When undertaking to carry out a biochemical reaction with nucleic acid, it is often crucial for the success of the reaction that the amount of input nucleic acid be known with precision. This allows the experimenter to properly calculate the appropriate ratio of other reaction components, such as enzymes. For example, as discussed in the Background section, if too much template DNA is used in a sequencing reaction to be analyzed with a capillary electrophoresis system, poor quality sequencing data often results. Nucleic acid concentration in a stock sample is relatively easily determined by measuring light absorption at 260 nm, or measuring the amount of dye binding relative to standard curves. However, both these approaches use up a portion of the sample and neither approach is easy to implement in the context of a high-throughput sample processing system. Fortunately, the present invention is useful for precisely controlling the amount of nucleic acid to be used for a variety of applications.

If during the binding reaction occurring in the reaction chamber, the nucleic acid-chaotrope solution is allowed to stay in contact with the inner surface of the chamber or tube for sufficient time, and if the nucleic acid is at high enough concentration in the solution, it is possible to saturate the available binding sites on the inner surface of the chamber or capillary with nucleic acid. This is known as saturable binding. As long as the amount of nucleic acid in solution prior to incubation exceeds the binding capacity of the inner surface of the chamber, a fixed, maximal quantity of nucleic acid will be immobilized, regardless of the amount of nucleic acid initially in the solution. In this way, if the concentration of nucleic acid in solution exceeds a minimum, it is not necessary to know the actual concentration; the amount of nucleic acid bound will be determined solely by the binding capacity of the reaction chamber. Accordingly, if the nucleic acid in a capillary tube that was saturably bound is eluted into a known volume of liquid, the concentration and amount of nucleic acid in the liquid is knowable with a high degree of accuracy.

Thus, it is possible to use the present invention to obtain, or measure out, accurately known, small, consistent quantities of nucleic acid, based on the binding capacity of capillary tubes or other configurations of reaction chamber. For example, if is desirable to carry out a reaction using 10 ng of nucleic acid, it is only necessary to obtain a capillary tube, or other reaction chamber, with a total of 10 ng of nucleic acid binding capacity. Then, the capillary is filled with nucleic acid-chaotrope solution wherein both the nucleic acid and chaotrope are at sufficiently high concentration to support saturable binding in reasonable time. After the incubation, emptying, washing and drying steps are complete, the experimenter is confident that the capillary contains 10 ng of nucleic acid which can be eluted for dispensing, or left to reside in the capillary for future use.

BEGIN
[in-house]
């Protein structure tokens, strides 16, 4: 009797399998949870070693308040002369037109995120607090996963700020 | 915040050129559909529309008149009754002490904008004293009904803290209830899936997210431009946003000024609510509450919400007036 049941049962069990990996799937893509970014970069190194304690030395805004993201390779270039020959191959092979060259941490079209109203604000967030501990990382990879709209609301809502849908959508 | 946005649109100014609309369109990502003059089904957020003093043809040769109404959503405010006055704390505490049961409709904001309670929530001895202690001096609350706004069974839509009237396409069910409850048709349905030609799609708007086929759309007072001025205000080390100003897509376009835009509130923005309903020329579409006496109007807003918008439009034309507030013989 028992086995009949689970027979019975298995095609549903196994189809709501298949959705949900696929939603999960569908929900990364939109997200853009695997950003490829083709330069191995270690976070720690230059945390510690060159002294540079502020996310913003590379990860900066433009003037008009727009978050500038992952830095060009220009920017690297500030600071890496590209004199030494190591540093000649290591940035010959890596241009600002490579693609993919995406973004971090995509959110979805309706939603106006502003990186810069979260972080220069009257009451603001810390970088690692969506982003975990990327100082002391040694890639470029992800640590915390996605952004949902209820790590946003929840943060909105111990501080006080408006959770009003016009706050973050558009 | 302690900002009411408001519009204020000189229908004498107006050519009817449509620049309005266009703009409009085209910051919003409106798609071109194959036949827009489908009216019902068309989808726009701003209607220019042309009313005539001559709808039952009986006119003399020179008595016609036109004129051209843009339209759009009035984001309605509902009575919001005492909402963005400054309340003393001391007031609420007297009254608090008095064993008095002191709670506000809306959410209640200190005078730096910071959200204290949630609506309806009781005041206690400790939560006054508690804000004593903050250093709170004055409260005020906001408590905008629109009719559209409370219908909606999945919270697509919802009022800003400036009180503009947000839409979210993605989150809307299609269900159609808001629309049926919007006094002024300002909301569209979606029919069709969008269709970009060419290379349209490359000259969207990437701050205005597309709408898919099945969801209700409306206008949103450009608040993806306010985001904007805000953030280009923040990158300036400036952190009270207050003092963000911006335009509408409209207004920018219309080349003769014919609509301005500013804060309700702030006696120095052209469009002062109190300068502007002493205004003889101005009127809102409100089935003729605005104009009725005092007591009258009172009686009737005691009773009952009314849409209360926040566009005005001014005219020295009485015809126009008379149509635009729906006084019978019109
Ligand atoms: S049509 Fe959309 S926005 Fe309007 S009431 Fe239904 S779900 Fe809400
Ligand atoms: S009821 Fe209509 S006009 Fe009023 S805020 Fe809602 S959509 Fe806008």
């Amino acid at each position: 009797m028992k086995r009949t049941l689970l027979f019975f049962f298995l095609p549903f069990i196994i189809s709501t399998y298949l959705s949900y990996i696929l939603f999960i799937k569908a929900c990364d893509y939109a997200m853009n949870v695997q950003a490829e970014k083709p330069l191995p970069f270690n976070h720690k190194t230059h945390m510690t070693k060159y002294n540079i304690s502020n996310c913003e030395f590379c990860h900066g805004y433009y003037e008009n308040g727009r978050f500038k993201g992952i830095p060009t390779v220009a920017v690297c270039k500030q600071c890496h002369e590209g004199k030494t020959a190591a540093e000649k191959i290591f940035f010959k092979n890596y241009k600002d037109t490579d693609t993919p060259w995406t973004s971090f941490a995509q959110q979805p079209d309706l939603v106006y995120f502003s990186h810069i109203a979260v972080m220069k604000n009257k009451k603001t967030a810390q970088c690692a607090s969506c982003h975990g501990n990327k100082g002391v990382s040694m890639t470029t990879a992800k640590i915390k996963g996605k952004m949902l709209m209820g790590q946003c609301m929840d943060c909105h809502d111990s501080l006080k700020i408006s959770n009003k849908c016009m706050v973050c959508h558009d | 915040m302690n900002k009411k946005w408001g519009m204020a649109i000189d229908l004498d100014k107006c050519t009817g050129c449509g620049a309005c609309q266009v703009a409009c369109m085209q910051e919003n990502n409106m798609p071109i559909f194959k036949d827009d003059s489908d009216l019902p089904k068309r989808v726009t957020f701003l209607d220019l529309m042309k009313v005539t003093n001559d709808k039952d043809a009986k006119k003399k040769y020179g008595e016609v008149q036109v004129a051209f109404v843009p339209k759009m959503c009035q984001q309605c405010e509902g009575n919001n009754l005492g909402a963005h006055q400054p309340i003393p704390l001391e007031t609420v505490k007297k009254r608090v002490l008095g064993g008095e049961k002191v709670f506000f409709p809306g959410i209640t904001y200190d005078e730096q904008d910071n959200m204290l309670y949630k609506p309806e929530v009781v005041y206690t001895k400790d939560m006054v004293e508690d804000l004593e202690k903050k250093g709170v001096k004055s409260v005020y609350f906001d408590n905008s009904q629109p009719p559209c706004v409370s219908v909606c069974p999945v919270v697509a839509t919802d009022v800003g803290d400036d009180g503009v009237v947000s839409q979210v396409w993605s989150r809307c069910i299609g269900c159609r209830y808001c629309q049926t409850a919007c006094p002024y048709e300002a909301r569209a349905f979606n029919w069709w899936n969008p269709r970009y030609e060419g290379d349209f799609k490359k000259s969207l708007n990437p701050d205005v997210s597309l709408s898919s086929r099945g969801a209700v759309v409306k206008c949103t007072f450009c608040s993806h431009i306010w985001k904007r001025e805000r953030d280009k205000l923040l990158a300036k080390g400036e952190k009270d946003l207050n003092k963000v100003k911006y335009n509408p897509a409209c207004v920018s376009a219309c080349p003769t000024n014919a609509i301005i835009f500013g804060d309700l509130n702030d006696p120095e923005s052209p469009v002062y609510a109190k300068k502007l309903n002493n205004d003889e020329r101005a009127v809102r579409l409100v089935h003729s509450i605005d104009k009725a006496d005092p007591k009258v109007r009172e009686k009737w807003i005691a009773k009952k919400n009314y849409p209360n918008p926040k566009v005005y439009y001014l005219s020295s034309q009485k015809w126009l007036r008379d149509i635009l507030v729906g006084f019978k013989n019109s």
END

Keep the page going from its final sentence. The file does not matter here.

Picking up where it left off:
Typically, the binding capacity, or amount of nucleic acid that can be saturably bound to the inner surface, is determined empirically. For example, a known amount of test nucleic acid is labeled with a radionuclide, such as 35S, 33P or 32P, according to methods known in the art. After labeling, the specific activity of the labeled nucleic acid is determined to establish a ratio of disintegrations per minute per mass unit, or concentration unit of nucleic acid. The labeled nucleic acid is then dissolved in a solution containing chaotropic ions at a predetermined concentration. A standard reaction chamber, representative of a general supply, is then tested. For example, a predetermined length of glass capillary tubing is cut and filled with the labeled nucleic acid-chaotrope solution. After sufficient time for saturable binding to occur, the capillary is emptied and washed. Then, the amount of radioactivity retained inside the tube is measured, and, with knowledge of the specific activity of labeling, converted to an amount of nucleic acid. This factor can then be used to calculate the amount of nucleic acid that will be retained in any length of capillary tubing cut from the same lot, so long as similar conditions for binding are used in any subsequent experiment.

An advantage of using the present invention to accurately obtain a predetermined quantity of nucleic acid is to normalize quantities of nucleic acid for subsequent use. This advantage is especially significant if it is necessary to process many samples. For example, in the current state of the art, it is not practical, when preparing different template DNAs for sequencing, to ensure that the concentration of the templates is the same. Thus, according to prior methods it was necessary to normalize the different template DNA samples, by separately determining the DNA concentration in each prep, and diluting the DNA to the proper concentration for each and every sample. This is especially important for capillary electrophoresis because of the sensitivity of that technology to overloading of the capillaries with template DNA. The requirement for normalization of the template DNA added significant time and cost to obtaining high quality DNA sequence data using this system, or required that researchers accept increased failure rates.